Monday, September 17, 2007
Boxing Impresario Don King: Only In America
Okay, I’ve got weird heroes. Don King, for example. I guess one of the reasons why I like Don King is because everyone was always trying to brainwash me so I’d hate the guy. The sportswriters from the most schmuck newspapers in the world would always have an unkind word to say about Don King. The only reason they could cite, as far as I could see, was that their fellow schmuck sportswriters also hated Don King. In calling such people “sportswriters”, I’m taking extreme liberties with the language. In reality, most of the sportswriter schmucks care nothing about boxing and do not have the intellectual curiosity to learn anything about it. Boxing coverage in most newspapers is about as interesting as reading the text on a box of Cheerios. Like cows accustomed to being fed and fattened, the schmuck sportswriters feed on a steady diet of what I call the “Beer Sports” (baseball, football, golf, etc.). The monotony and hum-drum of this rather thin fare is broken up by the occasional photo story about some high school tennis girl or hockey player who can be photographed in knickers.
I’ve noticed that the more insignificant and untalented the sportswriter is, the more he (or she) tended to pile on Don King. Truth to tell, it had just the opposite effect on me. I figured a guy who had so many insignificant and effete so-called sportswriters as enemies must be doing something right.
Okay, I get it that Don King is a player and that he woos fighters with an eye to making money. But how is it that different from the owner of a baseball team or team of NASCAR drivers? Don’t they all court the type of players or drivers who will make them rich? Or are we supposed to believe that there is philanthropy in the selection of football draft picks and ignominy when Don King goes after a fighter he thinks will make it big?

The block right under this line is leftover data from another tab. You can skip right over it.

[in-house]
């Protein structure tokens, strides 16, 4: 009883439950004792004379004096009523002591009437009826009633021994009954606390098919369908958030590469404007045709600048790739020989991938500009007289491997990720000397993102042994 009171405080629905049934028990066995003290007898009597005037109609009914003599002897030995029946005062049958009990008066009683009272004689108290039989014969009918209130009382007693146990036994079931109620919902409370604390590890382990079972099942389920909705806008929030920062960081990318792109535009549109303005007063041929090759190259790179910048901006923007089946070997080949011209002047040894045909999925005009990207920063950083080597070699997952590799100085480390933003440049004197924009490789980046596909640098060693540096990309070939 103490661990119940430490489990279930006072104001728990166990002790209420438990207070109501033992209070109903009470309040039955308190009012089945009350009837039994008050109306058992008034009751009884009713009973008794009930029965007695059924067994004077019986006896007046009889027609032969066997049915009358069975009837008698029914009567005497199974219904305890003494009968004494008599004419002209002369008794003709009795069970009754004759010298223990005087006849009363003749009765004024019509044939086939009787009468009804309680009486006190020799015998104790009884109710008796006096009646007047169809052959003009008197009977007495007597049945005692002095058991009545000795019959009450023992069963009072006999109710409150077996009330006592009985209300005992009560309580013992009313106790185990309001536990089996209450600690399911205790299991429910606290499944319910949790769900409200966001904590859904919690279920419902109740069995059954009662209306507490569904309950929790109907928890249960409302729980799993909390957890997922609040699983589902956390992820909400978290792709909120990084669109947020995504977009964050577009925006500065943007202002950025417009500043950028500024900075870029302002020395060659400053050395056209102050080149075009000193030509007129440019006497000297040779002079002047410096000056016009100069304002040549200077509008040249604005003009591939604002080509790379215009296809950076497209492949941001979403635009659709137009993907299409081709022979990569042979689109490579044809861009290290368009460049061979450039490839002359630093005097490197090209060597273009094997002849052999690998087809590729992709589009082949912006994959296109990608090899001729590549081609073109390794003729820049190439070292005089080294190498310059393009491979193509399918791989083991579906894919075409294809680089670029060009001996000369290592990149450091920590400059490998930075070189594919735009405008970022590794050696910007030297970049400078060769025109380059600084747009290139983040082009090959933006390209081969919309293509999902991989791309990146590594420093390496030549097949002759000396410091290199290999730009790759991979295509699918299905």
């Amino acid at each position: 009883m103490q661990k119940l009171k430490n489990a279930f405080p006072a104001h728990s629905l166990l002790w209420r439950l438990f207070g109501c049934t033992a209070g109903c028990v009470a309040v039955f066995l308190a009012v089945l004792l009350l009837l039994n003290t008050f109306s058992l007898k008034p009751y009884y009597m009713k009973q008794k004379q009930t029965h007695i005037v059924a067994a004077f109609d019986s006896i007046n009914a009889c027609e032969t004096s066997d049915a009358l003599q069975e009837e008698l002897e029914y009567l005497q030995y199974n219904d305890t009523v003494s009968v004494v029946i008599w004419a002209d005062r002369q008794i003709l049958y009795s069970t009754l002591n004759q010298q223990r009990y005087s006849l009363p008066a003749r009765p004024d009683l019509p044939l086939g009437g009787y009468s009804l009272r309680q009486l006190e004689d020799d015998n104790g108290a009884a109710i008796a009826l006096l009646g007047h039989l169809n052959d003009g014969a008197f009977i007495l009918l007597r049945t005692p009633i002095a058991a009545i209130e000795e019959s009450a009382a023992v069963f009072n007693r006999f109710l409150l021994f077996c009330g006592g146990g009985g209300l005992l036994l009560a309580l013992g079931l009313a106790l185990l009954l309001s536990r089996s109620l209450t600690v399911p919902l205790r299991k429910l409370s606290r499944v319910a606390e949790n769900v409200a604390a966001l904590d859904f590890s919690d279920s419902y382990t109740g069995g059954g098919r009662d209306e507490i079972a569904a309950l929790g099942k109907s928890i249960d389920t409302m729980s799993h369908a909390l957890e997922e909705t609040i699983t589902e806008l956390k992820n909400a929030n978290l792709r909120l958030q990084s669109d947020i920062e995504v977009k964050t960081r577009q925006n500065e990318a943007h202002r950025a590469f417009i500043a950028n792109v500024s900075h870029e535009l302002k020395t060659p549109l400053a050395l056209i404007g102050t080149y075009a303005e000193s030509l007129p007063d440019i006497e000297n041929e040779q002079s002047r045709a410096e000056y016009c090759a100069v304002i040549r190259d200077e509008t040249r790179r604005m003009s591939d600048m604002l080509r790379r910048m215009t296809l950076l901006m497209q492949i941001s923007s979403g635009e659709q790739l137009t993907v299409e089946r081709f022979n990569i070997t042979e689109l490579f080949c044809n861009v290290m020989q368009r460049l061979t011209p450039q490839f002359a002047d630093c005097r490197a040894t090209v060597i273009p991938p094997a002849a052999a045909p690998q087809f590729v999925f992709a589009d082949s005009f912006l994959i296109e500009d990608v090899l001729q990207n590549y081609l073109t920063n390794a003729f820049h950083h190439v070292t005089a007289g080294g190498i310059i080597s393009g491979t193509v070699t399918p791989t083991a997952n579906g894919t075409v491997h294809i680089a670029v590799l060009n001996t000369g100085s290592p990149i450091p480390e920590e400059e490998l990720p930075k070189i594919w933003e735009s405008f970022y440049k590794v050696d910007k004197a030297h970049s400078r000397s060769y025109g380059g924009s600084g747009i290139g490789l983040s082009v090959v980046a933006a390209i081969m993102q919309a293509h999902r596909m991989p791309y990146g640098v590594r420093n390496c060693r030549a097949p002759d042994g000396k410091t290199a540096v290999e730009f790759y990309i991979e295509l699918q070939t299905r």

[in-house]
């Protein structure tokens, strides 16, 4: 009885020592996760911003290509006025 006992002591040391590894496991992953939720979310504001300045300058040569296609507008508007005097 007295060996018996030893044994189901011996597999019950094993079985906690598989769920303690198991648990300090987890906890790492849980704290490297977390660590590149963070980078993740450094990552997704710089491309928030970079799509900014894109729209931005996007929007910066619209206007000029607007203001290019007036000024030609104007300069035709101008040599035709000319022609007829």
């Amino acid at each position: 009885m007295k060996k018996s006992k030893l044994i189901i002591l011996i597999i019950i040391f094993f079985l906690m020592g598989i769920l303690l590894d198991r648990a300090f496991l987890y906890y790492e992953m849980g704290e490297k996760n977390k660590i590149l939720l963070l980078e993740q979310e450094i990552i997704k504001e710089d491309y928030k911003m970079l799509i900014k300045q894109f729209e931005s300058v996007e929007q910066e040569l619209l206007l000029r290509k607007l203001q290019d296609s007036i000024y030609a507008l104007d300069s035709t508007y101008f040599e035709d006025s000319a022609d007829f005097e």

Anyway, I always had a soft spot for the rebel. Don King’s a rebel. He’s a guy who came up from nowhere, and he’s taken his own path to success and redemption. It’s true that boxing made Don King rich but don’t forget that Don King also made boxing rich. Don King and others like him pulled together multi-million dollar purses by seeing the opportunities presented in developing media like PPV and the cable companies. That type of effort benefited a large number of people in addition to boxers and their families. The broadcast media companies (HBO, ShowTime, etc) profited and so do the casinos, the newspapers, hotel chains, and just about everyone else who ever made money from sport.
In an age where so many celebrities are vying with each other to prostrate themselves publicly before a Hollywood film and music audience which doesn’t read books or know the difference between the butt end of a rifle and the butt end of an elephant, it’s kind of refreshing to see the legendary African-American boxing impresario enthusiastically waving the American flag, raising money for the 101st airborne, visiting the troops, visiting the death camps at Auschwitz, and following his great heart wherever it might lead him.
Y'all ought to take a look at his website.